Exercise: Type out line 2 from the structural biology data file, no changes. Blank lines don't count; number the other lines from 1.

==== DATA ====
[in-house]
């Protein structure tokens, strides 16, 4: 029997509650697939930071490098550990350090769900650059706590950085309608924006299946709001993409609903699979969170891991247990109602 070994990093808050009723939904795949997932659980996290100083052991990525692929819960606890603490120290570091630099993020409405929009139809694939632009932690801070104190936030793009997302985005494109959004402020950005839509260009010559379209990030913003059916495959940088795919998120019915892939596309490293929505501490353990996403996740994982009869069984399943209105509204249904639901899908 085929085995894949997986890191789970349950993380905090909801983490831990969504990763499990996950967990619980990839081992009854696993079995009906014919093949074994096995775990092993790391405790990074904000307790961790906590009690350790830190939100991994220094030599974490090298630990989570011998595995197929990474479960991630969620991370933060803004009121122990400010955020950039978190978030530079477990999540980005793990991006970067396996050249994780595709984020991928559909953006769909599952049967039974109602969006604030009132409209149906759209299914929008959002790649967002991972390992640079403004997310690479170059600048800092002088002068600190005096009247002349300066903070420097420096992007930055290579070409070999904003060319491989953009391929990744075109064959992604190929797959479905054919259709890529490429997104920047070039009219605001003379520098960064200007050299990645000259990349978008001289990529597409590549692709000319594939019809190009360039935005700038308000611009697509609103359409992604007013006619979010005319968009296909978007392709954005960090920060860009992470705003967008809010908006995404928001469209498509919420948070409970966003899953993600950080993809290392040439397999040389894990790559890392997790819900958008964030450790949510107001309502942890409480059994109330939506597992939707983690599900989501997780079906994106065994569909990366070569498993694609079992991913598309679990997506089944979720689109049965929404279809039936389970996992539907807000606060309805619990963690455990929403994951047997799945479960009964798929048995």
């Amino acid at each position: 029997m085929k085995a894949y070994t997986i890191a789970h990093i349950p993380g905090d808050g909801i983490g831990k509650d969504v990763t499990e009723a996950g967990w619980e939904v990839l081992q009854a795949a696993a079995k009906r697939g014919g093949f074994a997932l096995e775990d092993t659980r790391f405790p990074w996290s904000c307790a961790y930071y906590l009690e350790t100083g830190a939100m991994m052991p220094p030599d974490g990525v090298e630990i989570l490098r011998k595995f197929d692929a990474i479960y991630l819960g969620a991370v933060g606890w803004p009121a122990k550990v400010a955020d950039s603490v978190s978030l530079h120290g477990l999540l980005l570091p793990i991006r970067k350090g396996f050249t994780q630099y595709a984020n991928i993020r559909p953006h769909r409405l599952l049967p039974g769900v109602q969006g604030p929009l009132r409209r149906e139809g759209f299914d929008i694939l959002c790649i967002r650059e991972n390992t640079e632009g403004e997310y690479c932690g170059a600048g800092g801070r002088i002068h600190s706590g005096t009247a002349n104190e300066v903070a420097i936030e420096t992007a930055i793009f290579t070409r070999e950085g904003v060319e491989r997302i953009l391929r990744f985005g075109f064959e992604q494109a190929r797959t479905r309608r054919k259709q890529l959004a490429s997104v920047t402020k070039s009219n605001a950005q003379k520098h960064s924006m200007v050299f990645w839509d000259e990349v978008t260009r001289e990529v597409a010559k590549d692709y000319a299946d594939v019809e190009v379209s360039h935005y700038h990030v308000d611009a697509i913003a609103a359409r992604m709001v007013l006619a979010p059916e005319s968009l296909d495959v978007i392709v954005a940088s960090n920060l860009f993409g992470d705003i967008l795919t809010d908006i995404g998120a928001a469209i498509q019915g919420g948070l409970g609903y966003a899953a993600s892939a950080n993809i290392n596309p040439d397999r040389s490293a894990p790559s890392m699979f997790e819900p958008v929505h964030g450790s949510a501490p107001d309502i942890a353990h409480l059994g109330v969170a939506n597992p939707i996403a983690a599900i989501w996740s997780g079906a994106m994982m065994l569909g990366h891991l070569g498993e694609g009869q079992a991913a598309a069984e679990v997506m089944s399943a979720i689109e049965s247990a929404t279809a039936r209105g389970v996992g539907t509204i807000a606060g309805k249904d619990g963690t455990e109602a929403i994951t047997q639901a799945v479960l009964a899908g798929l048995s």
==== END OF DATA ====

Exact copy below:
């Protein structure tokens, strides 16, 4: 029997509650697939930071490098550990350090769900650059706590950085309608924006299946709001993409609903699979969170891991247990109602 070994990093808050009723939904795949997932659980996290100083052991990525692929819960606890603490120290570091630099993020409405929009139809694939632009932690801070104190936030793009997302985005494109959004402020950005839509260009010559379209990030913003059916495959940088795919998120019915892939596309490293929505501490353990996403996740994982009869069984399943209105509204249904639901899908 085929085995894949997986890191789970349950993380905090909801983490831990969504990763499990996950967990619980990839081992009854696993079995009906014919093949074994096995775990092993790391405790990074904000307790961790906590009690350790830190939100991994220094030599974490090298630990989570011998595995197929990474479960991630969620991370933060803004009121122990400010955020950039978190978030530079477990999540980005793990991006970067396996050249994780595709984020991928559909953006769909599952049967039974109602969006604030009132409209149906759209299914929008959002790649967002991972390992640079403004997310690479170059600048800092002088002068600190005096009247002349300066903070420097420096992007930055290579070409070999904003060319491989953009391929990744075109064959992604190929797959479905054919259709890529490429997104920047070039009219605001003379520098960064200007050299990645000259990349978008001289990529597409590549692709000319594939019809190009360039935005700038308000611009697509609103359409992604007013006619979010005319968009296909978007392709954005960090920060860009992470705003967008809010908006995404928001469209498509919420948070409970966003899953993600950080993809290392040439397999040389894990790559890392997790819900958008964030450790949510107001309502942890409480059994109330939506597992939707983690599900989501997780079906994106065994569909990366070569498993694609079992991913598309679990997506089944979720689109049965929404279809039936389970996992539907807000606060309805619990963690455990929403994951047997799945479960009964798929048995």